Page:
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Let me have my Pleasures of Memory in connection with this book, by dedicating it to a Poet whose writings (as all the world knows) are replete with generous and earvest feeling; and to a Man whose daily life (as all the world does not know) is one of active sympathy with the poorest and humblest of his kind.
Your faithful friend,
When the author commenced this work, he proposed to himself three objects.
First. To establish a periodical, which should enable hin) to present, under one general head, and not as separate and distinct publications, certain fictions which he had it in contemplation to write.
Secondly. To produce these Tales in weekly numbers; hoping that to shorten the intervals of communication between himself and his readers, would be to knit more closely the pleasant relations they had held, for Forty Months.
Thirdly. In the execution of this weekly task, to have as much regard as its exigencies would permit, to each story as a whole, and to the possibility of its publication at some distant day, apart from the machinery in which it had its origin.
The characters of Master Humphrey and his three friends, and the little fancy of the clock, were the result of these considerations. When he sought to interest his readers in those who talked, and read, and listened, he revived Mr. Pickwick and his humble friends; not with any intention of reopening an exhausted and abandoned mine, but to connect them in the thoughts of those whose favourites they had been, with the tranquil enjoyments of Master Humphrey.
It was never the author's intention to make the Members of Master Humphrey's Clock, active agents in the stories they are supposed to relate. Having brought himself in the commencement of his undertaking to feel an interest in these quiet creatures, and to imagine them in their old chamber of meeting, eager listeners to all he had to tell, the author hoped—as authors will — to succeed in awakening some of his own emotions in the bosoms of his readers. Imagining Master Humphrey in his chimney-corner, resuming night after night, the narrative, say, of the Old Curiosity Shop - picturing to himself the various sensations of his hearers - thinking how Jack Redburn might incline to poor Kit, and perhaps lean too favourably even towards the lighter vices of Mr. Richard Swiveller how the deaf gentleman would have his favorite, and Mr. Miles his and how all these gentle spirits would trace some faint reflection of their past lives in the varying current of the tale he has insensibly fallen into the belief that they are present to his readers as they are to him, and has forgotten that like one whose vision is disordered he may be conjuring up bright figures where there is nothing but empty space.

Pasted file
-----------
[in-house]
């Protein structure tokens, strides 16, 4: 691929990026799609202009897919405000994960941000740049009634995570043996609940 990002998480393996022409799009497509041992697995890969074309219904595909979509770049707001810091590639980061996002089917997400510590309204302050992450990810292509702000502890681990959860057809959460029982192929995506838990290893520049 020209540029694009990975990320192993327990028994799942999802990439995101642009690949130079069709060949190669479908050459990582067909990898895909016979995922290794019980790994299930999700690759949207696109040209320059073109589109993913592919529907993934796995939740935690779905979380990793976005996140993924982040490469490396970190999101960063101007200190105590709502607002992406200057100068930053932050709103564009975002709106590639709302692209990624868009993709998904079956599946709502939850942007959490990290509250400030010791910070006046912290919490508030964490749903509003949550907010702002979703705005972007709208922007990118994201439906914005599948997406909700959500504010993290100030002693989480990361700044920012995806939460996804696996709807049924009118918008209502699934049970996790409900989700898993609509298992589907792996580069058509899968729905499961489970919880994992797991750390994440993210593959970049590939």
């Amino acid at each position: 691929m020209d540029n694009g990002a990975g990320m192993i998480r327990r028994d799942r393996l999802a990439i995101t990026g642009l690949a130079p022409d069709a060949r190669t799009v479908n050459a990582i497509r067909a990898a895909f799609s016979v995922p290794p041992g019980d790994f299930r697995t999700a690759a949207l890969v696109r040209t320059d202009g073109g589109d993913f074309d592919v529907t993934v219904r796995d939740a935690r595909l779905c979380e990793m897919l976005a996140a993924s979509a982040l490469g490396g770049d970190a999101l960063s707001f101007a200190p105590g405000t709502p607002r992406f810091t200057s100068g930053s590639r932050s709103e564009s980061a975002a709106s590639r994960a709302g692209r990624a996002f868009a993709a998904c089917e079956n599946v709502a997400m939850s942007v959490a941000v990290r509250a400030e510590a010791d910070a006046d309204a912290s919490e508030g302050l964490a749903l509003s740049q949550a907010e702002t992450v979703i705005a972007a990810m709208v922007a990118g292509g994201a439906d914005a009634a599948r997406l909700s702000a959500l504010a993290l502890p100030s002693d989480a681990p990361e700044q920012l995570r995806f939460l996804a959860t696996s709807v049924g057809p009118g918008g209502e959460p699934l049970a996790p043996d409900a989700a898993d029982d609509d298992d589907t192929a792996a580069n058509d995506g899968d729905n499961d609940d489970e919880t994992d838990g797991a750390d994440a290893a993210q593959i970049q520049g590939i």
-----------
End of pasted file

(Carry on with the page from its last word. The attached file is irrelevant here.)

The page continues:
The short papers which are to be found at the beginning of this volume were indispensable to the form of publication and the limited extent of each number, as no story of lengthened interest could be begun until “The Clock” was wound up and fairly going.